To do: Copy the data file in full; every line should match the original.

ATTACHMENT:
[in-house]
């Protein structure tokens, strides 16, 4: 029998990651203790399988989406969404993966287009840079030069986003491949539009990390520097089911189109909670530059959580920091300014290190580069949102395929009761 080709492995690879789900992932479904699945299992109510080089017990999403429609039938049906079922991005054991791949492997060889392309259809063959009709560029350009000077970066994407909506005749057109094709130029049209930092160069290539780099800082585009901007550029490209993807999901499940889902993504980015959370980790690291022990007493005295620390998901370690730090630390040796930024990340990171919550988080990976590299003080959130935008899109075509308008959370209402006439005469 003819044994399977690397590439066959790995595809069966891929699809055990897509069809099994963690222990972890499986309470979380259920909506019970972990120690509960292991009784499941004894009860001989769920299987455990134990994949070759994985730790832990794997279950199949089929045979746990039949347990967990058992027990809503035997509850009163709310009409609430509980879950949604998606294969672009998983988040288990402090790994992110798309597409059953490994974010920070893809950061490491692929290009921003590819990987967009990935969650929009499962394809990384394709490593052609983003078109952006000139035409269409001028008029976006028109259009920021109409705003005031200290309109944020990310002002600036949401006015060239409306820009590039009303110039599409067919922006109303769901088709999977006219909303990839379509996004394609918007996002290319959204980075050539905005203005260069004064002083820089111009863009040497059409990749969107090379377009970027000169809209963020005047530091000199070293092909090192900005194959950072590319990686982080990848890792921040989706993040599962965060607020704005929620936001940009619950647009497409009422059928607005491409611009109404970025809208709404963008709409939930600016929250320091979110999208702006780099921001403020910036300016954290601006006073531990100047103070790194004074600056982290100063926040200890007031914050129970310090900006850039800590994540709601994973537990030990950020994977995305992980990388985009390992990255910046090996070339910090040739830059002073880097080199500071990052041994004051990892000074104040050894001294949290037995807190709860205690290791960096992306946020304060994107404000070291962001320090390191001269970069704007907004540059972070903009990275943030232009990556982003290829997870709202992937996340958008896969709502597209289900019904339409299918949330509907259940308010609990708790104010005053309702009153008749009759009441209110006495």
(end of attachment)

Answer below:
[in-house]
């Protein structure tokens, strides 16, 4: 029998990651203790399988989406969404993966287009840079030069986003491949539009990390520097089911189109909670530059959580920091300014290190580069949102395929009761 080709492995690879789900992932479904699945299992109510080089017990999403429609039938049906079922991005054991791949492997060889392309259809063959009709560029350009000077970066994407909506005749057109094709130029049209930092160069290539780099800082585009901007550029490209993807999901499940889902993504980015959370980790690291022990007493005295620390998901370690730090630390040796930024990340990171919550988080990976590299003080959130935008899109075509308008959370209402006439005469 003819044994399977690397590439066959790995595809069966891929699809055990897509069809099994963690222990972890499986309470979380259920909506019970972990120690509960292991009784499941004894009860001989769920299987455990134990994949070759994985730790832990794997279950199949089929045979746990039949347990967990058992027990809503035997509850009163709310009409609430509980879950949604998606294969672009998983988040288990402090790994992110798309597409059953490994974010920070893809950061490491692929290009921003590819990987967009990935969650929009499962394809990384394709490593052609983003078109952006000139035409269409001028008029976006028109259009920021109409705003005031200290309109944020990310002002600036949401006015060239409306820009590039009303110039599409067919922006109303769901088709999977006219909303990839379509996004394609918007996002290319959204980075050539905005203005260069004064002083820089111009863009040497059409990749969107090379377009970027000169809209963020005047530091000199070293092909090192900005194959950072590319990686982080990848890792921040989706993040599962965060607020704005929620936001940009619950647009497409009422059928607005491409611009109404970025809208709404963008709409939930600016929250320091979110999208702006780099921001403020910036300016954290601006006073531990100047103070790194004074600056982290100063926040200890007031914050129970310090900006850039800590994540709601994973537990030990950020994977995305992980990388985009390992990255910046090996070339910090040739830059002073880097080199500071990052041994004051990892000074104040050894001294949290037995807190709860205690290791960096992306946020304060994107404000070291962001320090390191001269970069704007907004540059972070903009990275943030232009990556982003290829997870709202992937996340958008896969709502597209289900019904339409299918949330509907259940308010609990708790104010005053309702009153008749009759009441209110006495």